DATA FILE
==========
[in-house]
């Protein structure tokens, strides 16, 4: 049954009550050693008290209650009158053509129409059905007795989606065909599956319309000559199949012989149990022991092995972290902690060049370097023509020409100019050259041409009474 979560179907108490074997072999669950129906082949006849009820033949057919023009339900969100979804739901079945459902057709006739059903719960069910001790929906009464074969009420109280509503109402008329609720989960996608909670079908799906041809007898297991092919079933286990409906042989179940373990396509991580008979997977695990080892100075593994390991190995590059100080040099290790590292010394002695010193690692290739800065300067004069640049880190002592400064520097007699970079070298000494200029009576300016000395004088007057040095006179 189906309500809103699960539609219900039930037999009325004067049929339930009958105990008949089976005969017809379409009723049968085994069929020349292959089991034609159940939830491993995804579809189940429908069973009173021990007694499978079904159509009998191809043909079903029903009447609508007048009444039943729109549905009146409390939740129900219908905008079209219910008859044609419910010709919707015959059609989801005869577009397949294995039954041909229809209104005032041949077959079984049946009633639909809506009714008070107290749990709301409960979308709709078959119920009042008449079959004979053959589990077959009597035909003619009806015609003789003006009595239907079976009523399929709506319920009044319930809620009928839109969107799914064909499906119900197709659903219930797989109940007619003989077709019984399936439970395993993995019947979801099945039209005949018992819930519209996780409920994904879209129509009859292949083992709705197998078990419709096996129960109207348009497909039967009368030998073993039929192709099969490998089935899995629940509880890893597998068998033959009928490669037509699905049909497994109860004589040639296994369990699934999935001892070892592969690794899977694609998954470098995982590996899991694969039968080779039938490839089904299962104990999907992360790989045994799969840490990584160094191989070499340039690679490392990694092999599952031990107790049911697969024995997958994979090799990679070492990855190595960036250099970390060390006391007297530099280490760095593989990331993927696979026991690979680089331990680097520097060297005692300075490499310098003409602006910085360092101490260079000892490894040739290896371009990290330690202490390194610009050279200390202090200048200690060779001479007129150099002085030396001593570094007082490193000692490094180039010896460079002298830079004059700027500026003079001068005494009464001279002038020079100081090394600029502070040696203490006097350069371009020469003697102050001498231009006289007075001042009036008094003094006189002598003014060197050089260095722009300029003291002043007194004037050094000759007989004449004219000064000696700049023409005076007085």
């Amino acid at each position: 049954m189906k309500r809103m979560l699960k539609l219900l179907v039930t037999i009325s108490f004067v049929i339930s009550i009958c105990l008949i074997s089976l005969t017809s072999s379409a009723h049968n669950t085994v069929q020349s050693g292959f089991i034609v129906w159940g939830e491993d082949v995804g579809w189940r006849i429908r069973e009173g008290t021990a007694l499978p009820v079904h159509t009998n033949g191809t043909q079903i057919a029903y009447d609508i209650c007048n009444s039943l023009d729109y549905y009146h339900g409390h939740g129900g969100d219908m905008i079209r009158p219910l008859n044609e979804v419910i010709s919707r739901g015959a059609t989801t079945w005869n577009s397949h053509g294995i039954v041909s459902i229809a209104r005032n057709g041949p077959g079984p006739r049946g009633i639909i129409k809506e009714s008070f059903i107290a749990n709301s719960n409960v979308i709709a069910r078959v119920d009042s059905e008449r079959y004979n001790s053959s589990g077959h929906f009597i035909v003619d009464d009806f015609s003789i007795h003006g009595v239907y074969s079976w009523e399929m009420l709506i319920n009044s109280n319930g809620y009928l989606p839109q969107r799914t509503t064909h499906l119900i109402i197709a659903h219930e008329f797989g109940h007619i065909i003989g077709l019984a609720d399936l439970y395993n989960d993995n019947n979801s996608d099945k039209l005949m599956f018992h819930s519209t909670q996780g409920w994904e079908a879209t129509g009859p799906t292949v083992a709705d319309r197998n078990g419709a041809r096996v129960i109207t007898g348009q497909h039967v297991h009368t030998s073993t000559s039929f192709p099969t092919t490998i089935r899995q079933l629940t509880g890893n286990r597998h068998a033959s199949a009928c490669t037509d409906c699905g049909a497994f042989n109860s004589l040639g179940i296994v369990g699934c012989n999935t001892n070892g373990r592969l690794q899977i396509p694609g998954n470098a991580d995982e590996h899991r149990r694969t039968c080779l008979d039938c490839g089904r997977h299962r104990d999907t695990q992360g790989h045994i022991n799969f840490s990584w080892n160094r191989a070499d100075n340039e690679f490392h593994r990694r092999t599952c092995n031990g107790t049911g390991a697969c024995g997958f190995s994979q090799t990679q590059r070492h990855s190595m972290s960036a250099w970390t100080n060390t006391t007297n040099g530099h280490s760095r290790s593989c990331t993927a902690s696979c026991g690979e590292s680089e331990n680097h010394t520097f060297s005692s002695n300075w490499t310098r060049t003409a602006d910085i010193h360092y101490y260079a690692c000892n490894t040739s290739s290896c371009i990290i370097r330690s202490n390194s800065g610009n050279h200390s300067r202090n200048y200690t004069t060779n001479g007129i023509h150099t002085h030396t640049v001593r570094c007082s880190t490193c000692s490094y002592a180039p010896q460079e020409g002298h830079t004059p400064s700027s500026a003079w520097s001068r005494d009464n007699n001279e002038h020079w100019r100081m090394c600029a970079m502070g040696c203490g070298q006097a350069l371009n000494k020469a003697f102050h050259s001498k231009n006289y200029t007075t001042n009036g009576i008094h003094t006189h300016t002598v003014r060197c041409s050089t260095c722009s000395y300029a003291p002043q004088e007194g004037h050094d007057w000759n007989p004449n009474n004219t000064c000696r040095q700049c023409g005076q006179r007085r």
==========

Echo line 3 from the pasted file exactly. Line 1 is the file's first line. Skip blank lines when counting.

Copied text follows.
């Amino acid at each position: 049954m189906k309500r809103m979560l699960k539609l219900l179907v039930t037999i009325s108490f004067v049929i339930s009550i009958c105990l008949i074997s089976l005969t017809s072999s379409a009723h049968n669950t085994v069929q020349s050693g292959f089991i034609v129906w159940g939830e491993d082949v995804g579809w189940r006849i429908r069973e009173g008290t021990a007694l499978p009820v079904h159509t009998n033949g191809t043909q079903i057919a029903y009447d609508i209650c007048n009444s039943l023009d729109y549905y009146h339900g409390h939740g129900g969100d219908m905008i079209r009158p219910l008859n044609e979804v419910i010709s919707r739901g015959a059609t989801t079945w005869n577009s397949h053509g294995i039954v041909s459902i229809a209104r005032n057709g041949p077959g079984p006739r049946g009633i639909i129409k809506e009714s008070f059903i107290a749990n709301s719960n409960v979308i709709a069910r078959v119920d009042s059905e008449r079959y004979n001790s053959s589990g077959h929906f009597i035909v003619d009464d009806f015609s003789i007795h003006g009595v239907y074969s079976w009523e399929m009420l709506i319920n009044s109280n319930g809620y009928l989606p839109q969107r799914t509503t064909h499906l119900i109402i197709a659903h219930e008329f797989g109940h007619i065909i003989g077709l019984a609720d399936l439970y395993n989960d993995n019947n979801s996608d099945k039209l005949m599956f018992h819930s519209t909670q996780g409920w994904e079908a879209t129509g009859p799906t292949v083992a709705d319309r197998n078990g419709a041809r096996v129960i109207t007898g348009q497909h039967v297991h009368t030998s073993t000559s039929f192709p099969t092919t490998i089935r899995q079933l629940t509880g890893n286990r597998h068998a033959s199949a009928c490669t037509d409906c699905g049909a497994f042989n109860s004589l040639g179940i296994v369990g699934c012989n999935t001892n070892g373990r592969l690794q899977i396509p694609g998954n470098a991580d995982e590996h899991r149990r694969t039968c080779l008979d039938c490839g089904r997977h299962r104990d999907t695990q992360g790989h045994i022991n799969f840490s990584w080892n160094r191989a070499d100075n340039e690679f490392h593994r990694r092999t599952c092995n031990g107790t049911g390991a697969c024995g997958f190995s994979q090799t990679q590059r070492h990855s190595m972290s960036a250099w970390t100080n060390t006391t007297n040099g530099h280490s760095r290790s593989c990331t993927a902690s696979c026991g690979e590292s680089e331990n680097h010394t520097f060297s005692s002695n300075w490499t310098r060049t003409a602006d910085i010193h360092y101490y260079a690692c000892n490894t040739s290739s290896c371009i990290i370097r330690s202490n390194s800065g610009n050279h200390s300067r202090n200048y200690t004069t060779n001479g007129i023509h150099t002085h030396t640049v001593r570094c007082s880190t490193c000692s490094y002592a180039p010896q460079e020409g002298h830079t004059p400064s700027s500026a003079w520097s001068r005494d009464n007699n001279e002038h020079w100019r100081m090394c600029a970079m502070g040696c203490g070298q006097a350069l371009n000494k020469a003697f102050h050259s001498k231009n006289y200029t007075t001042n009036g009576i008094h003094t006189h300016t002598v003014r060197c041409s050089t260095c722009s000395y300029a003291p002043q004088e007194g004037h050094d007057w000759n007989p004449n009474n004219t000064c000696r040095q700049c023409g005076q006179r007085r």